Document Detail

Fat-free mass and gender influences the rapid-phase excess postexercise oxygen consumption.
MedLine Citation:
PMID:  20130662     Owner:  NLM     Status:  MEDLINE    
The purpose of this study was to determine the influence of gender dimorphism and body composition on postexercise oxygen consumption during the rapid recovery phase. We compared the rapid-phase excess postexercise oxygen consumption (EPOC) in men and women matched for age (32.1 years), physical activity status, and maximal oxygen consumption (44.7 mL*kg(-1)*min(-1)), but not for body mass or fat-free mass (FFM). All subjects exercised for 1 h at 50% of their peak capacity. Although there were differences between genders in the magnitude of the absolute oxygen consumption and EPOC during the rapid phase of recovery, there were no differences found when EPOC was corrected for FFM. We conclude that the gender differences in the absolute O(2) consumption and EPOC are related to the size of the FFM.
Linda S Lamont; Rochelle Romito; Karin Rossi
Publication Detail:
Type:  Journal Article    
Journal Detail:
Title:  Applied physiology, nutrition, and metabolism = Physiologie appliqu?e, nutrition et m?tabolisme     Volume:  35     ISSN:  1715-5312     ISO Abbreviation:  Appl Physiol Nutr Metab     Publication Date:  2010 Feb 
Date Detail:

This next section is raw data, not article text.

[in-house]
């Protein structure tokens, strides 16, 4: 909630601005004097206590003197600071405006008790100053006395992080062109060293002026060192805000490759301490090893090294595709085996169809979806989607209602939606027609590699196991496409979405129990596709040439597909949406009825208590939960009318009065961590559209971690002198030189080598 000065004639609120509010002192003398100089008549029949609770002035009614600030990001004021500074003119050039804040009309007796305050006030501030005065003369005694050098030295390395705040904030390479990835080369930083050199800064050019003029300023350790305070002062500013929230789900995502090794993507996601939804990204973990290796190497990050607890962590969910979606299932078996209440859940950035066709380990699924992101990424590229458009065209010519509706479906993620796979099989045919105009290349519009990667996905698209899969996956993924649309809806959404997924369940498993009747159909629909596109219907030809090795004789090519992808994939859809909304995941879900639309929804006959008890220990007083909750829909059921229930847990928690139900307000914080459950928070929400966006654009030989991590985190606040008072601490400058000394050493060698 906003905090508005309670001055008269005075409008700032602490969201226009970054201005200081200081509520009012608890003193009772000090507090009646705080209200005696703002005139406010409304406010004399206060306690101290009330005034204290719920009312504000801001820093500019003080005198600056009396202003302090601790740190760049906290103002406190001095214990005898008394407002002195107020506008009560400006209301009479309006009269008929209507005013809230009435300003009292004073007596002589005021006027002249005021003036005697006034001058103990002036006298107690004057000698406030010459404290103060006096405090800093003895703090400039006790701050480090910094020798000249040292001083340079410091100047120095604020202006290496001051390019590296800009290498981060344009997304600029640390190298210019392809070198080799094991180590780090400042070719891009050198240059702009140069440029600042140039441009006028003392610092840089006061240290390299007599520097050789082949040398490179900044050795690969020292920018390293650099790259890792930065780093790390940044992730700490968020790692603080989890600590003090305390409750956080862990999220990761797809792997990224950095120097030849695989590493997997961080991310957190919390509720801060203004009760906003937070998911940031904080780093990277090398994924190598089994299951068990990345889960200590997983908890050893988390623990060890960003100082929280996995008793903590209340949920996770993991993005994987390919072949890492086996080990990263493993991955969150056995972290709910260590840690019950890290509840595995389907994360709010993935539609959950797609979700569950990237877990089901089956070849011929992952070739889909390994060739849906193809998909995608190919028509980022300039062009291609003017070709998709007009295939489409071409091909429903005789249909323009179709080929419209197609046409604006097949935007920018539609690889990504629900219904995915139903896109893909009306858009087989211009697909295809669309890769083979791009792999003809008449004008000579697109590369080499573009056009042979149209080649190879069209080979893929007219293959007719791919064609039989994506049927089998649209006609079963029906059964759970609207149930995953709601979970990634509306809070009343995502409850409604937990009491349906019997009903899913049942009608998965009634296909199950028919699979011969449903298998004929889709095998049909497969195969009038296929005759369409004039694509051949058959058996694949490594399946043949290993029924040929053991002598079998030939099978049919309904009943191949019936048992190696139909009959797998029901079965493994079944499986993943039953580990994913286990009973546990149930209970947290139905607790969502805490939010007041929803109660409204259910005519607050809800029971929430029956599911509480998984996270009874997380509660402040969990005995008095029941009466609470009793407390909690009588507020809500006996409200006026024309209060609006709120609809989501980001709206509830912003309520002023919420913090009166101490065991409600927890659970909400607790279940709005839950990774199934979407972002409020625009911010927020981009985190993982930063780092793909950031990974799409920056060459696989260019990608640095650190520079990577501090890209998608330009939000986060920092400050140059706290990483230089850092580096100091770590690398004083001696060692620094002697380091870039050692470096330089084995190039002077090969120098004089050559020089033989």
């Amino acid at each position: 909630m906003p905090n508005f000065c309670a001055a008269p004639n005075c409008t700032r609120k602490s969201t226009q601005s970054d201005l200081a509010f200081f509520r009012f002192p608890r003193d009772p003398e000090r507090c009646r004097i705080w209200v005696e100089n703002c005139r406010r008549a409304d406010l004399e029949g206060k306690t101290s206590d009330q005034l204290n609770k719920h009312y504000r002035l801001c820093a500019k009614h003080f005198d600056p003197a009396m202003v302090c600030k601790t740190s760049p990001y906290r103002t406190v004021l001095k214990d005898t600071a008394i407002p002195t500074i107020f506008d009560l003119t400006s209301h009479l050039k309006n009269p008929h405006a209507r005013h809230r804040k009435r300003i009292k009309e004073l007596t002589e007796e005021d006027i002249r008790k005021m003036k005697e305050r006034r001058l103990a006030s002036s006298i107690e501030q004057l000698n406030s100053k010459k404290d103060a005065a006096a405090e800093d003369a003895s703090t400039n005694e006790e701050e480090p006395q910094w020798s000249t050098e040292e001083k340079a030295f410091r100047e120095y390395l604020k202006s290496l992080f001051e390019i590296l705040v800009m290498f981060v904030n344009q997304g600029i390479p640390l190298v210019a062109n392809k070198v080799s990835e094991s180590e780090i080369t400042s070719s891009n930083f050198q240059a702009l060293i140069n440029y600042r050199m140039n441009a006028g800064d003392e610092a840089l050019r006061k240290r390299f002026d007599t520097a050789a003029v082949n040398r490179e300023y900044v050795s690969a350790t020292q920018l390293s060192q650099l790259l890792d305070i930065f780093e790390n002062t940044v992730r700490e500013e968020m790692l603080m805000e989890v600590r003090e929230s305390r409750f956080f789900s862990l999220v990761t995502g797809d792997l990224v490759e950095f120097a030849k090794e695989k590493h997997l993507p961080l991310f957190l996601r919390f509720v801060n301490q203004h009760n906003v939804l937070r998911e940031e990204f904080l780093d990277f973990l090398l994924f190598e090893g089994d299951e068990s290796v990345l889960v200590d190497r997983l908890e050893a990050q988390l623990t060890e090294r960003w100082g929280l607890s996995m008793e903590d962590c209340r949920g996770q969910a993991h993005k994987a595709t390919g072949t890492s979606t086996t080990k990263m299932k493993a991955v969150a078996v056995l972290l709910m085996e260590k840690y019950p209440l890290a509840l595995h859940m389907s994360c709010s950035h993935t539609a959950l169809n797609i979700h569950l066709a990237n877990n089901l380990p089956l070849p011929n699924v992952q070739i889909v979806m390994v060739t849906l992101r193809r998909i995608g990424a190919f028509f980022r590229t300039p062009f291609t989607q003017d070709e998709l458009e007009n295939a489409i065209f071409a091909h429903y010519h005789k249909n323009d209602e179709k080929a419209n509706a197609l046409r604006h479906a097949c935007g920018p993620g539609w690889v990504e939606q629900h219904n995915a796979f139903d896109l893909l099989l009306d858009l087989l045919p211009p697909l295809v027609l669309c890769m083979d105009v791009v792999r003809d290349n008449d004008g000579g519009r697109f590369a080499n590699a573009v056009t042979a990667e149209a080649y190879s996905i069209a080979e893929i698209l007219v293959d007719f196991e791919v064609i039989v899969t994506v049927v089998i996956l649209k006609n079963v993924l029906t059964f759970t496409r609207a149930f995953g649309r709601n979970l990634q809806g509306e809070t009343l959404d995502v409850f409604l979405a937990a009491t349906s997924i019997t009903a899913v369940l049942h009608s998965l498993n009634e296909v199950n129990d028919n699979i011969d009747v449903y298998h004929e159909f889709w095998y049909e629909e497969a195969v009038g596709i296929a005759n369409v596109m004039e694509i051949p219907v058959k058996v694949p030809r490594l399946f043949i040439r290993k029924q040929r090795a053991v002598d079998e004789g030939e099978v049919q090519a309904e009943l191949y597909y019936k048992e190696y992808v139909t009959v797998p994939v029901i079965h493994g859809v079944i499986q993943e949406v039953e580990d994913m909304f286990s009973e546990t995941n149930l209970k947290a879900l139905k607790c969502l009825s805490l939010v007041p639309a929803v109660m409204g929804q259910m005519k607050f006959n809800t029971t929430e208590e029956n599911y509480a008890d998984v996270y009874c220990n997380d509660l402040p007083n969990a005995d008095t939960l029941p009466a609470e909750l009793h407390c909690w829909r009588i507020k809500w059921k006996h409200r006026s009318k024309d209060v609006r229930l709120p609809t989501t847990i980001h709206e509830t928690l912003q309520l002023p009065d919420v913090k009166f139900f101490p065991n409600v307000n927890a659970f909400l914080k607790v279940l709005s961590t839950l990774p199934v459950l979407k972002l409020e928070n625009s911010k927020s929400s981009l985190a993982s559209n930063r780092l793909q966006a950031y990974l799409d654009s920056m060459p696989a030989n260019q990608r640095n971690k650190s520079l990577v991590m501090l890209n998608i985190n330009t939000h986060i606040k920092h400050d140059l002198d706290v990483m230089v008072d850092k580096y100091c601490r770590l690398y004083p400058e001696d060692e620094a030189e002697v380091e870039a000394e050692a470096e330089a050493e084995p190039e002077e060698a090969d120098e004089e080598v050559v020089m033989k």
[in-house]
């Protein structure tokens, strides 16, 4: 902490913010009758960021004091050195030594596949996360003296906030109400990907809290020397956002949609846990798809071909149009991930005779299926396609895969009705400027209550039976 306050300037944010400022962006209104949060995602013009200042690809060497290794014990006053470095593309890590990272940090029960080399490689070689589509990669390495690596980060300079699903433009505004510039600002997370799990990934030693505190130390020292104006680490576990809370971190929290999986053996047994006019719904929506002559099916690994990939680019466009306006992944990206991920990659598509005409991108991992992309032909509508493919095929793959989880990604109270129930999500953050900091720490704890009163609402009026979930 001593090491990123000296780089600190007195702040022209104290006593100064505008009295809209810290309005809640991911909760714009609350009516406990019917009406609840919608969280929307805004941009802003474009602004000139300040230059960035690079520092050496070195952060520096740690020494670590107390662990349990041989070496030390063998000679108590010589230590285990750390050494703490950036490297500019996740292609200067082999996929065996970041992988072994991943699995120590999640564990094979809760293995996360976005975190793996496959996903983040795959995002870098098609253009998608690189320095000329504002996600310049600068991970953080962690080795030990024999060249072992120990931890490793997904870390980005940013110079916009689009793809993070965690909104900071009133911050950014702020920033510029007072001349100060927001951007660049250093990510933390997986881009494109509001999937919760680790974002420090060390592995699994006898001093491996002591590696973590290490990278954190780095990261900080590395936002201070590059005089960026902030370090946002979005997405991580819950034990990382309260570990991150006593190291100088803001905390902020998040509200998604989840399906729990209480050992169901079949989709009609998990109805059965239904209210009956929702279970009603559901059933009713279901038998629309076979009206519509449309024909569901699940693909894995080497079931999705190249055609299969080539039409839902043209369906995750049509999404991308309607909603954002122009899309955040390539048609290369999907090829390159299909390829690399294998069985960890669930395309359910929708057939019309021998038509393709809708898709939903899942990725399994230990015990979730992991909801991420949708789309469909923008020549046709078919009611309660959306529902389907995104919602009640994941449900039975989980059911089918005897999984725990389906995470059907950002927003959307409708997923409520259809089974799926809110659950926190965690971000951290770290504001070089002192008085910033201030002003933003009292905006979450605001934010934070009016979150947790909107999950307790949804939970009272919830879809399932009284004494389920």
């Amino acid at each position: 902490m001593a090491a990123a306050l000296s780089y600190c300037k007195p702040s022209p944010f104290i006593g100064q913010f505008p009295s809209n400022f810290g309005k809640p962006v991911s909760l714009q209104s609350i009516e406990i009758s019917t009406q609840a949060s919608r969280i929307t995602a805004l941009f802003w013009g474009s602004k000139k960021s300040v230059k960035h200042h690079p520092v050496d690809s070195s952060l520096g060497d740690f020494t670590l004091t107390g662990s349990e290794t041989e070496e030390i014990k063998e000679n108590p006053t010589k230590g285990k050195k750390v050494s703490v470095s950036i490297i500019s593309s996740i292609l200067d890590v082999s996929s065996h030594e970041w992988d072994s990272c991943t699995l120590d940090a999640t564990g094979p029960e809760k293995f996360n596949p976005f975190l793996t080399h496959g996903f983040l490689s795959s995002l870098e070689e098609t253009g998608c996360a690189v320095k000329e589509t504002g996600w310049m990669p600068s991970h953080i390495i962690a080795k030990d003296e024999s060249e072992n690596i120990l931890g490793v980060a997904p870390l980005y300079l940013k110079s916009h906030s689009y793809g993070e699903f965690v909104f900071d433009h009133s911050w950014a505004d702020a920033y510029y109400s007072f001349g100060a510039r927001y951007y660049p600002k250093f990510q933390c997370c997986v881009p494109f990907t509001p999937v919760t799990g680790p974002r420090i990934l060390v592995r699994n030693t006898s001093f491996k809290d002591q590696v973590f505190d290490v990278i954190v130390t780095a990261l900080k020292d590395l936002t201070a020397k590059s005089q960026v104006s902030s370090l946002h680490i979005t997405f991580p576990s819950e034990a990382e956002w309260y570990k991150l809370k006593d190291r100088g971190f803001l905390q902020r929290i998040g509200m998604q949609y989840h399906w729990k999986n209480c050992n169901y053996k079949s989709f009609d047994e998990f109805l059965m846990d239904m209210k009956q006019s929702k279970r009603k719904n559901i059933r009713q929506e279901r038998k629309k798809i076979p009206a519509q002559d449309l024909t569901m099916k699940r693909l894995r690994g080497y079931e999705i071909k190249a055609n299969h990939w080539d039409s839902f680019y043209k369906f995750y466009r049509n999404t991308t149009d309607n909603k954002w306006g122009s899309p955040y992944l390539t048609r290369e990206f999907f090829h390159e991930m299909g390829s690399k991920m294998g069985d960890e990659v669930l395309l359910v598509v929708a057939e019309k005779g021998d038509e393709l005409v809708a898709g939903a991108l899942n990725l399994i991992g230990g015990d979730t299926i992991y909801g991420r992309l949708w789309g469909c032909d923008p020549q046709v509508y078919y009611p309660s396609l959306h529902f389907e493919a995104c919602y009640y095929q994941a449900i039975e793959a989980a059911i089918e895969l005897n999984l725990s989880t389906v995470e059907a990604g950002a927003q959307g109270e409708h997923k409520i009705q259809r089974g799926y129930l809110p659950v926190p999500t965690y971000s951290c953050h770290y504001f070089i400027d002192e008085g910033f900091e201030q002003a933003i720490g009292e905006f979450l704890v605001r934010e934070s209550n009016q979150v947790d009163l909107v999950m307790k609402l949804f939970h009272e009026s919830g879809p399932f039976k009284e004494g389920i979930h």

Created Date:  2010-02-04     Completed Date:  2010-04-20     Revised Date:  -    
Medline Journal Info:
Nlm Unique ID:  101264333     Medline TA:  Appl Physiol Nutr Metab     Country:  Canada    
Other Details:
Languages:  eng     Pagination:  23-6     Citation Subset:  IM    
Department of Kinesiology, University of Rhode Island, Kingston, RI 02881, USA.
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MeSH Terms
Adipose Tissue / physiology
Anaerobic Threshold / physiology
Bicycling / physiology,  statistics & numerical data
Body Composition / physiology*
Body Mass Index*
Exercise / physiology*
Exercise Test / methods,  statistics & numerical data
Oxygen Consumption / physiology*
Physical Exertion / physiology
Physical Fitness / physiology
Reference Values
Sex Factors

From MEDLINE®/PubMed®, a database of the U.S. National Library of Medicine

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